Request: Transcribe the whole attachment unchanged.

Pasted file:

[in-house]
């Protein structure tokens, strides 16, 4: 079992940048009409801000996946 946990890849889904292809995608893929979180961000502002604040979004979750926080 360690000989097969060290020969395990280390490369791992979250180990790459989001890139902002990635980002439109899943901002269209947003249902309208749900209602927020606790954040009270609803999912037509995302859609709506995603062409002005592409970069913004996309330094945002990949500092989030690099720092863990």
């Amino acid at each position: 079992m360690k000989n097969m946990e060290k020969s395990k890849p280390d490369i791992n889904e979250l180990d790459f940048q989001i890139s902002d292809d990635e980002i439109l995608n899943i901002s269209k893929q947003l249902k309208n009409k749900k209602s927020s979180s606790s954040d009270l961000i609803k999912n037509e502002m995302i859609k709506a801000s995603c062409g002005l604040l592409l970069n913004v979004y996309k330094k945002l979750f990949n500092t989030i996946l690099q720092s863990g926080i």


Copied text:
[in-house]
């Protein structure tokens, strides 16, 4: 079992940048009409801000996946 946990890849889904292809995608893929979180961000502002604040979004979750926080 360690000989097969060290020969395990280390490369791992979250180990790459989001890139902002990635980002439109899943901002269209947003249902309208749900209602927020606790954040009270609803999912037509995302859609709506995603062409002005592409970069913004996309330094945002990949500092989030690099720092863990």
């Amino acid at each position: 079992m360690k000989n097969m946990e060290k020969s395990k890849p280390d490369i791992n889904e979250l180990d790459f940048q989001i890139s902002d292809d990635e980002i439109l995608n899943i901002s269209k893929q947003l249902k309208n009409k749900k209602s927020s979180s606790s954040d009270l961000i609803k999912n037509e502002m995302i859609k709506a801000s995603c062409g002005l604040l592409l970069n913004v979004y996309k330094k945002l979750f990949n500092t989030i996946l690099q720092s863990g926080i």